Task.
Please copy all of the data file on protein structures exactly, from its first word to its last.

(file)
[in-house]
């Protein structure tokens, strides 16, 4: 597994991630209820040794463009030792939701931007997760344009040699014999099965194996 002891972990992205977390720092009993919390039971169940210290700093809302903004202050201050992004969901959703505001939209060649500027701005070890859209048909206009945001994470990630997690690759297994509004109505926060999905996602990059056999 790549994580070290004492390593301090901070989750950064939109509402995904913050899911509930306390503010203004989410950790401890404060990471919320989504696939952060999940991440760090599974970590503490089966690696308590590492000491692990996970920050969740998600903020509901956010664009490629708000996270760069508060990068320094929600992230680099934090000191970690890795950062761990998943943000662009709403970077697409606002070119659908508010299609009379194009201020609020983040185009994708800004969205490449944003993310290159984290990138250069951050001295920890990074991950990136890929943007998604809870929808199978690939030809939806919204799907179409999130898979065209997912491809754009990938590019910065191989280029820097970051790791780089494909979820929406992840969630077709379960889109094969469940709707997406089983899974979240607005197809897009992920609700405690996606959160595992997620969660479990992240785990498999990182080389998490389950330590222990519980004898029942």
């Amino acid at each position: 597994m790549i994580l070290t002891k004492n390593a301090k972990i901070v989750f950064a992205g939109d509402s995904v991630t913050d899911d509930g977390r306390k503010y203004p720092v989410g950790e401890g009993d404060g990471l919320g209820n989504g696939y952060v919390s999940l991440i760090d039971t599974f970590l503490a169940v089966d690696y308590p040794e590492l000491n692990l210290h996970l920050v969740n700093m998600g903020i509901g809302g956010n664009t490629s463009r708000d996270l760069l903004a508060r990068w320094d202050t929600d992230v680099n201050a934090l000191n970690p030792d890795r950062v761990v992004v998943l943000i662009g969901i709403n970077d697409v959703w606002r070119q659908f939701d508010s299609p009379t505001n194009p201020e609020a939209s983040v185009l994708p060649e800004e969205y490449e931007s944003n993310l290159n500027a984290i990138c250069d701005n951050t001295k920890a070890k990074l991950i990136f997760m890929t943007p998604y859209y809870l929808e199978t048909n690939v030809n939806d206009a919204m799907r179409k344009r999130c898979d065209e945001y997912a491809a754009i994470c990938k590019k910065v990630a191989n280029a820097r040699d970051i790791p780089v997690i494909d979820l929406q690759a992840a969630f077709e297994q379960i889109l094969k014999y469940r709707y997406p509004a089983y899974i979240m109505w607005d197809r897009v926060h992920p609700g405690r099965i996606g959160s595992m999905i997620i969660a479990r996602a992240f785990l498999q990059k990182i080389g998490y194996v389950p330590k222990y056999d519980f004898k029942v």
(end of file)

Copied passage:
[in-house]
């Protein structure tokens, strides 16, 4: 597994991630209820040794463009030792939701931007997760344009040699014999099965194996 002891972990992205977390720092009993919390039971169940210290700093809302903004202050201050992004969901959703505001939209060649500027701005070890859209048909206009945001994470990630997690690759297994509004109505926060999905996602990059056999 790549994580070290004492390593301090901070989750950064939109509402995904913050899911509930306390503010203004989410950790401890404060990471919320989504696939952060999940991440760090599974970590503490089966690696308590590492000491692990996970920050969740998600903020509901956010664009490629708000996270760069508060990068320094929600992230680099934090000191970690890795950062761990998943943000662009709403970077697409606002070119659908508010299609009379194009201020609020983040185009994708800004969205490449944003993310290159984290990138250069951050001295920890990074991950990136890929943007998604809870929808199978690939030809939806919204799907179409999130898979065209997912491809754009990938590019910065191989280029820097970051790791780089494909979820929406992840969630077709379960889109094969469940709707997406089983899974979240607005197809897009992920609700405690996606959160595992997620969660479990992240785990498999990182080389998490389950330590222990519980004898029942």
């Amino acid at each position: 597994m790549i994580l070290t002891k004492n390593a301090k972990i901070v989750f950064a992205g939109d509402s995904v991630t913050d899911d509930g977390r306390k503010y203004p720092v989410g950790e401890g009993d404060g990471l919320g209820n989504g696939y952060v919390s999940l991440i760090d039971t599974f970590l503490a169940v089966d690696y308590p040794e590492l000491n692990l210290h996970l920050v969740n700093m998600g903020i509901g809302g956010n664009t490629s463009r708000d996270l760069l903004a508060r990068w320094d202050t929600d992230v680099n201050a934090l000191n970690p030792d890795r950062v761990v992004v998943l943000i662009g969901i709403n970077d697409v959703w606002r070119q659908f939701d508010s299609p009379t505001n194009p201020e609020a939209s983040v185009l994708p060649e800004e969205y490449e931007s944003n993310l290159n500027a984290i990138c250069d701005n951050t001295k920890a070890k990074l991950i990136f997760m890929t943007p998604y859209y809870l929808e199978t048909n690939v030809n939806d206009a919204m799907r179409k344009r999130c898979d065209e945001y997912a491809a754009i994470c990938k590019k910065v990630a191989n280029a820097r040699d970051i790791p780089v997690i494909d979820l929406q690759a992840a969630f077709e297994q379960i889109l094969k014999y469940r709707y997406p509004a089983y899974i979240m109505w607005d197809r897009v926060h992920p609700g405690r099965i996606g959160s595992m999905i997620i969660a479990r996602a992240f785990l498999q990059k990182i080389g998490y194996v389950p330590k222990y056999d519980f004898k029942v």